Putting a Face to Your Milk

Life in the Farm Lane

6/17/2013 7:36 AM

On June 10, Giant Food Stores had a kickoff event, unveiling the PA Preferred logo on their store-brand milk, proudly proclaiming it was produced and processed in Pennsylvania. In follow-up questions after the event, I discovered the milk was processed at Lehigh Valley Farms, the main processor where we send the milk from our farm.

I admit hearing that Giant Food Store’s store-labeled milk came from the processor where we ship our milk was the equivalent to a really awesome Christmas gift. Why? I got to hear a food retailer brag about the farmers who producer their milk. And it’s my family and cows they are talking about.

After posting the discovery to Facebook, the responses started flooding in, more than 60 of them. Some shared their excitement because it was the milk they purchased for their family. Those who don’t live near a Giant, said if there were a store in the neighborhood, they would definitely buy it.

In the middle of all of the congratulations and excitement came a post from a high school classmate. She grew up not far from my parents' dairy farm. Today, she lives with her family in Florida. Her comments focused on her appreciation for my dad. She thanked him for allowing her and other kids from the nearby development to use the farm pond for ice skating. Plus, she and the others enjoyed walking or driving by our farm, looking at the cows in the pastures. Now living far from dairy country, she said how much she missed seeing a real dairy cow.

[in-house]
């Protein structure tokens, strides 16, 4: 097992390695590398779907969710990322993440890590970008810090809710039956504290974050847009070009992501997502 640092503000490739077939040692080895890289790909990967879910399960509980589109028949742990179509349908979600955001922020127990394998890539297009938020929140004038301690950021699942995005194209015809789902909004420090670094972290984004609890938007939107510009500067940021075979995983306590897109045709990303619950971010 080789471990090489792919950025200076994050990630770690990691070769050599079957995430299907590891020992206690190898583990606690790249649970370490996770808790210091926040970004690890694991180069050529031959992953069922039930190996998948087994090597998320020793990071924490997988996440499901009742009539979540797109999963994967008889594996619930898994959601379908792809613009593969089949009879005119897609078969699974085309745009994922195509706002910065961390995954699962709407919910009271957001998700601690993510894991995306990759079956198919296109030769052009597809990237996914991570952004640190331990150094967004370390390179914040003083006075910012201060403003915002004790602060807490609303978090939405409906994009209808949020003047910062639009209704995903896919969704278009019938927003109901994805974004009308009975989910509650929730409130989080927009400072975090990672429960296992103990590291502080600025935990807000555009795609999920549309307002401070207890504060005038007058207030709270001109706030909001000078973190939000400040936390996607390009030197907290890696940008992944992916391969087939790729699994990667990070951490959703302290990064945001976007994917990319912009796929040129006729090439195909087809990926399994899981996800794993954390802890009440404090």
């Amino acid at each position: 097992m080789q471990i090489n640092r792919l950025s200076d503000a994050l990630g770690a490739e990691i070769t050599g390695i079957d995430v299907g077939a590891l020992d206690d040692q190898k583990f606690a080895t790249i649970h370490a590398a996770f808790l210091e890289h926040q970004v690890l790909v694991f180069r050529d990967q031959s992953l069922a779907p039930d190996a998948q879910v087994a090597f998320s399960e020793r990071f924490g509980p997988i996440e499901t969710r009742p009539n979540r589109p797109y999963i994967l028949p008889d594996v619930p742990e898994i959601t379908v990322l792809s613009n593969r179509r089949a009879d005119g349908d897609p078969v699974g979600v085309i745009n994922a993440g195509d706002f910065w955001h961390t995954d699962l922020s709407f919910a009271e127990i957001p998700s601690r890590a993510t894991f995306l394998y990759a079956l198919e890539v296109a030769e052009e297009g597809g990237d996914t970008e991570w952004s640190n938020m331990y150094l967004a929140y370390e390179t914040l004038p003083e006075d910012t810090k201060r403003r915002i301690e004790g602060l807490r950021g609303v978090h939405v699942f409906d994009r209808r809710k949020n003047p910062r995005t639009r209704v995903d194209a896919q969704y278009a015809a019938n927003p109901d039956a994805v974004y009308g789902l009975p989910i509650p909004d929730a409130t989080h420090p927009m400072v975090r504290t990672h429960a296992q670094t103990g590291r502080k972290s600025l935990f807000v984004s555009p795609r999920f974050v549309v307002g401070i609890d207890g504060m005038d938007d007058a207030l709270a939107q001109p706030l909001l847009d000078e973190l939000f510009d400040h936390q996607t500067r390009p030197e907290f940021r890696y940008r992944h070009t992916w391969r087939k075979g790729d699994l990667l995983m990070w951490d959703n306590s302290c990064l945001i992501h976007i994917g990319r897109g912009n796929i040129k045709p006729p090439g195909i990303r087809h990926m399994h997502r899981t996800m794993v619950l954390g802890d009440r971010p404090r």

There has been a lot of debate over the “right” way for dairy farmers to get their message out to the consuming public. And quite honestly, I don’t think it’s going to be a fancy Madison Avenue-style of advertising campaign that’s going to capture people’s attention or hearts. It’s going to be finding a real dairy farmer, the face behind the milk.

Why does it matter? It’s more than just the milk. It’s the memories, the connections to a local farm family. It’s knowing where the milk starts out and a desire to support that farm.

One friend, who lives in New York State, purchases Wegman’s store-brand milk faithfully because New York farmers through the local dairy cooperative process the milk.

I am looking forward to seeing how this new venture pans out with the PA Preferred label on Giant Food’s milk. I am hopeful it’s a huge success. While it might be their label – it’s my family’s milk.

-- Charlene Shupp Espenshade, special sections editor

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